Congestive Heart Failure Significantly Increases Risk of RSV Hospitalization


Findings suggest mortality risk from the respiratory virus is twice greater among adults with CHF.

Congestive Heart Failure Significantly Increases Risk of RSV Hospitalization

Adults with congestive heart failure (CHF) have more than an 8-fold increased risk of hospitalization associated with respiratory syncytial virus (RSV), according to findings from a new study.

The new data, presented by a team of Centers for Disease Control and Prevention (CDC) investigators, additionally show a positive correlation between patient age, prevalence of CHF, and risk of hospitalization due to the common lower respiratory tract disease.

Previous research has linked RSV infection to hospitalizations and deaths among adults with previous cardiopulmonary conditions, but most available data examining the link between RSV and such diseases has focused on only older adult populations. As research continues into potential RSV vaccines and monoclonal antibody drugs, the CDC investigators sought to better interpret potential high-risk populations for RSV infection.

Led by Stephanie A. Kujawski, PharmD of the CDC National Center for Immunization and Respiratory Diseases, investigators sought to quantify the rate of RSV infection among hospitalized adults based on CHF status and their age.

The team used CDC RSV surveillance data from the Emerging Infections Program’s RSV-NET network. They conducted surveillance over 2 respiratory seasons from 2015 to 2017 at 7 sites across the US. Eligible patients were adults ≥18 years old admitted to a catchment area hospital with laboratory-confirmed RSV within 14 days of admission or at any time during their hospitalization.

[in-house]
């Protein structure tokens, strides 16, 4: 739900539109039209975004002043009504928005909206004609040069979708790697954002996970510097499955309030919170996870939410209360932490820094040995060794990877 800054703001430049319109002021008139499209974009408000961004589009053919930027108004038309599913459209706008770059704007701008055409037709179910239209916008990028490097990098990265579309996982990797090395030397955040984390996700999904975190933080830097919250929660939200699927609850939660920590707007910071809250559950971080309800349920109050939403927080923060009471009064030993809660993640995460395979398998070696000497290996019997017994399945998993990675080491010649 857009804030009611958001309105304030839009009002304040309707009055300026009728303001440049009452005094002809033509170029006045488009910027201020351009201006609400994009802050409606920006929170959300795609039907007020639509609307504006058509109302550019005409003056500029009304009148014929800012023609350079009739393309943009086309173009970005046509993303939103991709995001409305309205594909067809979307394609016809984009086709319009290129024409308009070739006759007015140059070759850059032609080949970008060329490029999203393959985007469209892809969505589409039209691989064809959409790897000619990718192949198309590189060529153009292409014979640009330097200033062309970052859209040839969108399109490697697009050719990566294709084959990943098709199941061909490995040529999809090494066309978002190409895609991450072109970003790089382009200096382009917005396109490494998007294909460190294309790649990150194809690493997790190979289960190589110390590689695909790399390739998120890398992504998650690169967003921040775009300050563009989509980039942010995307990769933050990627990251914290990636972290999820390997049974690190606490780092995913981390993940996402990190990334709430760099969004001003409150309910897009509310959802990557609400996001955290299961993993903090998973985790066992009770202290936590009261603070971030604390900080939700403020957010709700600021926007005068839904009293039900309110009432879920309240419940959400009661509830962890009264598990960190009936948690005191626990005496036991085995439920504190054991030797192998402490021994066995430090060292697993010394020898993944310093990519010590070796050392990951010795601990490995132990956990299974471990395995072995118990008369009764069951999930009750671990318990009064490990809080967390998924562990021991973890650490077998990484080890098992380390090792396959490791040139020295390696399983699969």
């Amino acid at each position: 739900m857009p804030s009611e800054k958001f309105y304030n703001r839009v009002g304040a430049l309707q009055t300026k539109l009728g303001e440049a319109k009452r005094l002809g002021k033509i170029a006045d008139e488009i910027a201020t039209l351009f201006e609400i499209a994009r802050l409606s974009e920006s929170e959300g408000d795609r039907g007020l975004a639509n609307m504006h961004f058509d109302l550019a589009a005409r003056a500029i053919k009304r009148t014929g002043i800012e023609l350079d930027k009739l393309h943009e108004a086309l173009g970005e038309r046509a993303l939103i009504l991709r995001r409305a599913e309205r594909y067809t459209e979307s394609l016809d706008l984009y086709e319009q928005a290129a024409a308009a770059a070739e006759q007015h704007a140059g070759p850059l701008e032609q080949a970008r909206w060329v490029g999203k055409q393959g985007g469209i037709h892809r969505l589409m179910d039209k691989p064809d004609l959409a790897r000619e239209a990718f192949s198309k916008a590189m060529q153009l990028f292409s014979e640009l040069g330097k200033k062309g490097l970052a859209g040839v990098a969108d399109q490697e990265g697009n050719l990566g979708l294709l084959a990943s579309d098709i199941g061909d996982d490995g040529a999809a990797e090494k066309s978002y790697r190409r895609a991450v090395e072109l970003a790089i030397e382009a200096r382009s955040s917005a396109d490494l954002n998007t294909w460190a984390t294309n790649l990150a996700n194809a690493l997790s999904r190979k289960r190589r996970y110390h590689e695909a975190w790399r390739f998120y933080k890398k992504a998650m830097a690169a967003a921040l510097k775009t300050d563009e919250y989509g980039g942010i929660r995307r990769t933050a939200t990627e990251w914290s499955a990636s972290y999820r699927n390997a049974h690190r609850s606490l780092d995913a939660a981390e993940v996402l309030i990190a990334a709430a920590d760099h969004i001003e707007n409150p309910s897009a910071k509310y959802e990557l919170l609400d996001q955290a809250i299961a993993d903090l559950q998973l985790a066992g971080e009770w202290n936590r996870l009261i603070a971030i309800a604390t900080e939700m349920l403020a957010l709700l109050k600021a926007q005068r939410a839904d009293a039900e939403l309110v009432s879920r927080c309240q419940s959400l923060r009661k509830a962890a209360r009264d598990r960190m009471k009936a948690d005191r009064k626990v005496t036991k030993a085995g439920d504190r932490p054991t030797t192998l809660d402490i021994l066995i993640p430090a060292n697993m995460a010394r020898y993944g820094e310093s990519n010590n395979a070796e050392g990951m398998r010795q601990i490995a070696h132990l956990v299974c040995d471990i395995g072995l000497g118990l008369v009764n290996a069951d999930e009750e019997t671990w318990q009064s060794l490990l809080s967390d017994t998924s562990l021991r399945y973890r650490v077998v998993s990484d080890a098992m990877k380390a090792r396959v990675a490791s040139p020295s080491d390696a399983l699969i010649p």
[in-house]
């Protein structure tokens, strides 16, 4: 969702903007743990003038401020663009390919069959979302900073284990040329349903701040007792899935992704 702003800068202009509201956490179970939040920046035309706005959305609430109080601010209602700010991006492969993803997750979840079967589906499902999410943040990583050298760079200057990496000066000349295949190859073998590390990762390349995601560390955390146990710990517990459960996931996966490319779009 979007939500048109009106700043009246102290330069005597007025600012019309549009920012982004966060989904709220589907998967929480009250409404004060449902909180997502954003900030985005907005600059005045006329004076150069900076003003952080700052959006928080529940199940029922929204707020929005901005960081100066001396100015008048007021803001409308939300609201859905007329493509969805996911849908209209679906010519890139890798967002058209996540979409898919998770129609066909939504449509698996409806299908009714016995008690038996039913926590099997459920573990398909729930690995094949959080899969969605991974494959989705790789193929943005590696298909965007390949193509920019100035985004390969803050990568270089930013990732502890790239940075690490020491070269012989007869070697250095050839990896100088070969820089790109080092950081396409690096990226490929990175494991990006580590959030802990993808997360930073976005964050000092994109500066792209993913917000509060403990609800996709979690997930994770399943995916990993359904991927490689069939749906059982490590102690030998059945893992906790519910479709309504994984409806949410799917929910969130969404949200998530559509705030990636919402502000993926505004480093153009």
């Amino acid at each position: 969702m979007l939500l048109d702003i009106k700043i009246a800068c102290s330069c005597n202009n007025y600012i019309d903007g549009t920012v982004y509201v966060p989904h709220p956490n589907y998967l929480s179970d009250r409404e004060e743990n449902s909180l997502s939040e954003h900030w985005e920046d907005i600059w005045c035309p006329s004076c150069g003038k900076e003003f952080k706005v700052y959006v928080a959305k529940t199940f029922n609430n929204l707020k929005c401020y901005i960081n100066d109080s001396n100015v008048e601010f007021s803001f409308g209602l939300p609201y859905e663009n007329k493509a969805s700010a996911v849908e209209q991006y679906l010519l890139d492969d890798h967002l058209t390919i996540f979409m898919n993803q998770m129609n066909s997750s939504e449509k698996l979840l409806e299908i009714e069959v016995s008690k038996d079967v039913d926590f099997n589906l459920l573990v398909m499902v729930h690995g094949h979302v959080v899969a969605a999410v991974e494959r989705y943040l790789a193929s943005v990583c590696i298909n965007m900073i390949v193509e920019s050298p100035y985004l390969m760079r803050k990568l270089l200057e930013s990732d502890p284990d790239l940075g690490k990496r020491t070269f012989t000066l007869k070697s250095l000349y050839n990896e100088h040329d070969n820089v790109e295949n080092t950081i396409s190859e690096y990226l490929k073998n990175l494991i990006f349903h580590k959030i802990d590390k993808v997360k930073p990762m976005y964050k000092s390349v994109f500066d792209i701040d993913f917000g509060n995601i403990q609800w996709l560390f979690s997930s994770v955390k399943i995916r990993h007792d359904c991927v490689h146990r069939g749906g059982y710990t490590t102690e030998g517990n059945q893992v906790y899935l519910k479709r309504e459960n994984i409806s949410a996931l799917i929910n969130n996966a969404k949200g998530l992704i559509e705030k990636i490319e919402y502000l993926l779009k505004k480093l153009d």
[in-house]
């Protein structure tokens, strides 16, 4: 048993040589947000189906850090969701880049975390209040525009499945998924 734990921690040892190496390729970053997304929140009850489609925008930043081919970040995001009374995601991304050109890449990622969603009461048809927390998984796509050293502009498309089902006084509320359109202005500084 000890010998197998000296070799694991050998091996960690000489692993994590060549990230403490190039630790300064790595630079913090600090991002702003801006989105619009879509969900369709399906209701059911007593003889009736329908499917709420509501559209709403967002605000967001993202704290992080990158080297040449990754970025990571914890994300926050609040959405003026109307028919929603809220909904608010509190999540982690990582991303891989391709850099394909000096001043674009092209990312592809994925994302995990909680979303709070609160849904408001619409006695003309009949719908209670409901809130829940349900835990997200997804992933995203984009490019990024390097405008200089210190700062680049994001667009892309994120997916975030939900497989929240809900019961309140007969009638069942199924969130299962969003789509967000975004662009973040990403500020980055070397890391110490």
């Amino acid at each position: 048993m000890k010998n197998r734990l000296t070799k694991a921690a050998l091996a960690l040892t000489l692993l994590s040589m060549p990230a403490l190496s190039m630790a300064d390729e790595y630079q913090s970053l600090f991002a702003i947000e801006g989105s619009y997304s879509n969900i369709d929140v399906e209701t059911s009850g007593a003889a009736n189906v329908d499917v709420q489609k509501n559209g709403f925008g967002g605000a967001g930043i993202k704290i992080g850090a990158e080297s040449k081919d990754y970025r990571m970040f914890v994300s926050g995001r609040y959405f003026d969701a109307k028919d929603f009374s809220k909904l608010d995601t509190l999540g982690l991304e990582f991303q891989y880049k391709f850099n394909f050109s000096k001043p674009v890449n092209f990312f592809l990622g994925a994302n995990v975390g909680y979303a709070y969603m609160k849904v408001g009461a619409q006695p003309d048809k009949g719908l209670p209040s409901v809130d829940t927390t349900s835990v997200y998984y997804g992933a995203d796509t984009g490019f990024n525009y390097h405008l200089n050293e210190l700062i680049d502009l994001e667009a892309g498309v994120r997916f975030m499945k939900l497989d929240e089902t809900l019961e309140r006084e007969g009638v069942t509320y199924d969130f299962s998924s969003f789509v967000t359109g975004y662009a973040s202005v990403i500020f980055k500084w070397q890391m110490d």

Patient demographic and clinical information, including CHF prevalence, was derived from medical records.

The team identified 2204 hospitalized RSV cases in the observed clinics; 2042 (92.6%) had recorded CHF status. Among those patients, 1230 (60.2%) were ≥65 years old and 1208 (59.2%) were female.

Median hospital stay duration among patients with RSV and CHF was 4 days (IQR, 3-7); 20.3% of patients were admitted to the intensive care unit (ICU) during their stay, and 4.9% (n = 101) died during hospitalization.

CHF was observed in nearly 3 of every 10 hospitalized RSV patients (28.3% [n = 557]); approximately three-quarters (73.5%) of these patients were ≥65 years old. Hospitalized patients with RSV and CHF were more likely to have chronic obstructive pulmonary disease (COPD) (39.9% vs 29.1%; P <.001) and be either obese or morbidly obese (41.6% vs 34.5%) than hospitalized RSV patients without CHF.

Patients with both conditions were also more likely to be admitted to the ICU; more than twice the rate of adults with both RSV and CHF died during hospitalization than those with lone RSV (7.8% vs 3.8%; P <.001).

Adults with CHF had 8.1 times greater rates of RSV hospitalizations than adults without CHF (95% CI, 6.8 – 9.7). Adults ≥65 years old with CHF were 3.5 times more likely to be hospitalized with RSV than adults without CHF (95% CI, 3-.1 – 4.0). Among adults <65 years old with CHF, the RSV rate was 14.3 times greater (95% CI, 11.8 – 17.3).

Investigators noted this is among the first trials to calculate the rate of RSV hospitalization in all adults based on CHF status. Though it was limited by factors including the means of RSV detection and CHF diagnoses, they found the high rates of RSV hospitalization among patients with CHF to indicate a need for redefining the effect of RSV on at-risk cardiac patients—and the potential impact vaccines and treatments may have.

“RSV should be considered as a cause of acute respiratory illness and as potentially contributing to CHF exacerbations in adults during the respiratory season,” they concluded. “More research is needed on the role of RSV in acute exacerbations of CHF and the impact on long-term health outcomes.”

The study, “Rates of respiratory syncytial virus (RSV)-associated hospitalization among adults with congestive heart failure—United States, 2015–2017,” was published online in PLOS One.

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